8:22 AM on 07/08/2009
One of my favorite magazines is "The Economist." A recent issue of the magazine had an intriguing article about American kids and how we've essentially prepared them to destroy our nation. National productivity is a grave concern for the U.S.,...
9:03 AM on 07/02/2009
I write this article at the risk of offending my daughters, who are all in the "We think Lil Wayne and Chris Brown were sent by God" age group.
Sunday, July 12, 2009
A suburban Philadelphia swim club has invited children from a largely minority day-care center to come back after a June reversal that fueled allegations of racism against the club, a spokeswoman said Sunday.
Some kids from the Creative Steps Day Care center say club members made racial remarks.
The development came during a hastily called Sunday afternoon meeting of the Valley Club in Huntingdon Valley, Pennsylvania. Club members voted overwhelmingly to try to work things out with the day-care center, which accused some swim club members of making racist comments to black and Hispanic children contracted to use the pool, said Bernice Duesler, the club director's wife.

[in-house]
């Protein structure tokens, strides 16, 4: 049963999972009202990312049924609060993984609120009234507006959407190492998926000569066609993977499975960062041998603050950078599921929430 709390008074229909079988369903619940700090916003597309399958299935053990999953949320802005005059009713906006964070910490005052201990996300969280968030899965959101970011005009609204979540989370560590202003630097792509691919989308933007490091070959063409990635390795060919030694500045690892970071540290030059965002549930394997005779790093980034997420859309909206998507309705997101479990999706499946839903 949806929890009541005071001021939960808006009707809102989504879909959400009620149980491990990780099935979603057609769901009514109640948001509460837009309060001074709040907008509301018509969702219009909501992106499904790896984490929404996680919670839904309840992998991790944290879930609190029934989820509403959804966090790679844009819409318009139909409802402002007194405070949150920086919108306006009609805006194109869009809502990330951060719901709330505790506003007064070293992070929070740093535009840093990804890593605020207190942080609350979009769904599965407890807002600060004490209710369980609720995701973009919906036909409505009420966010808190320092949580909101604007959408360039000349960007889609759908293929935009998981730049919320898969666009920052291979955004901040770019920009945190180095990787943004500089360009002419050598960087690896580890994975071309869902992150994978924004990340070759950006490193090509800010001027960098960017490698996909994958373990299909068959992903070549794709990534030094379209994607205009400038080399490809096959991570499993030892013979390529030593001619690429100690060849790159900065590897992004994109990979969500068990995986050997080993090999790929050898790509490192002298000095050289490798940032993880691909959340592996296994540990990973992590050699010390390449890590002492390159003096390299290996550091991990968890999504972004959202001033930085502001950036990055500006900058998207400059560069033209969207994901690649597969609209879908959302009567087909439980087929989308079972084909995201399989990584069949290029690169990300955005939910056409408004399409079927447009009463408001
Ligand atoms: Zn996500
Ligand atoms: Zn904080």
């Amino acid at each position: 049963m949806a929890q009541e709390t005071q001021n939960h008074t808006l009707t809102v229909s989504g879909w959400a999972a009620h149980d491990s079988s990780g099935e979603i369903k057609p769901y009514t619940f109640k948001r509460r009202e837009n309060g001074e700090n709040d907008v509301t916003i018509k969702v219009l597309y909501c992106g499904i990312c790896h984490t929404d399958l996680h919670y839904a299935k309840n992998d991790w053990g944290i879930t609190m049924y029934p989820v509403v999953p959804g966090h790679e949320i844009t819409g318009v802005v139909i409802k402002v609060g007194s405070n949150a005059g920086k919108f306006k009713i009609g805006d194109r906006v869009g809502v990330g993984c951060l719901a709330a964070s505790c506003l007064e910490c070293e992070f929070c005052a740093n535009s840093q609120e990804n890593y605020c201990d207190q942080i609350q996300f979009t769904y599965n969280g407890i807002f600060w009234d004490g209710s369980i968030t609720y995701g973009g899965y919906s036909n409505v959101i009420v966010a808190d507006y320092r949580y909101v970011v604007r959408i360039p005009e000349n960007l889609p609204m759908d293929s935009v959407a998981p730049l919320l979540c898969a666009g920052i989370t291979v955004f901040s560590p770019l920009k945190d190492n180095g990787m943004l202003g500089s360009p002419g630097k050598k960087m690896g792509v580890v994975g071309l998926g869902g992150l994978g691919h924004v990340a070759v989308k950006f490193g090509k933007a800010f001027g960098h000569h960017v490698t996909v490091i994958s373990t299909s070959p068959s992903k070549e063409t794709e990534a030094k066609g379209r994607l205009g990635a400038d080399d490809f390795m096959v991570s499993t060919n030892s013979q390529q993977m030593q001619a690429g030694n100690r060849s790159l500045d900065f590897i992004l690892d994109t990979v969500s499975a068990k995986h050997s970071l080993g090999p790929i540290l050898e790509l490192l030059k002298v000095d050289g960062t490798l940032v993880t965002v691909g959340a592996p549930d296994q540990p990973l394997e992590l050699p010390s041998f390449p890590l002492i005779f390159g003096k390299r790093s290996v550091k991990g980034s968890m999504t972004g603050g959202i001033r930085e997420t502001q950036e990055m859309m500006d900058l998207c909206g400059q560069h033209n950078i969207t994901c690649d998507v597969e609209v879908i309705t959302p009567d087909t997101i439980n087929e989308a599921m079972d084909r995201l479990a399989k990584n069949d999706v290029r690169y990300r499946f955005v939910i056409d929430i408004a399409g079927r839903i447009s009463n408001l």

Duesler said the club canceled its contract with the Creative Steps day-care because of safety, crowding and noise concerns, not racism.
"As long as we can work out safety issues, we'd like to have them back," she told CNN.
She said the club has been subpoenaed by the state Human Rights Commission, which has begun a fact-finding investigation, "and the legal advice was to try to get together with these camps, " Duesler added.
Alethea Wright, Creative Steps' director, said, "They should have done that before."Click to read.
Marion Barry, Washington's embattled city council member and former mayor, dodged another bullet last week when a District prosecutor declined to prosecute him on charges of stalking his ex-girlfriend. Barry was arrested and briefly detained by U.S. Park Service police July 4th after the woman, 40-year-old Donna Watts-Brighthaupt, complained that he was "bothering" her.
But Mr. Barry may not be completely out of the woods yet. The controversy kicked up by his arrest led reporters to dig out the fact that Mr. Barry had put Ms. Watts-Brighthaupt on his payroll by awarding her a $60,000 contract to study "poverty reduction," to be paid out of taxpayer dollars. That proved too much for current D.C. Mayor Adrian Fenty and others, who demanded the city council open an ethics probe of Mr. Barry. On Friday, D.C. Council Chairman Vincent C. Gray announced the council would hire an independent law firm to look into the matter.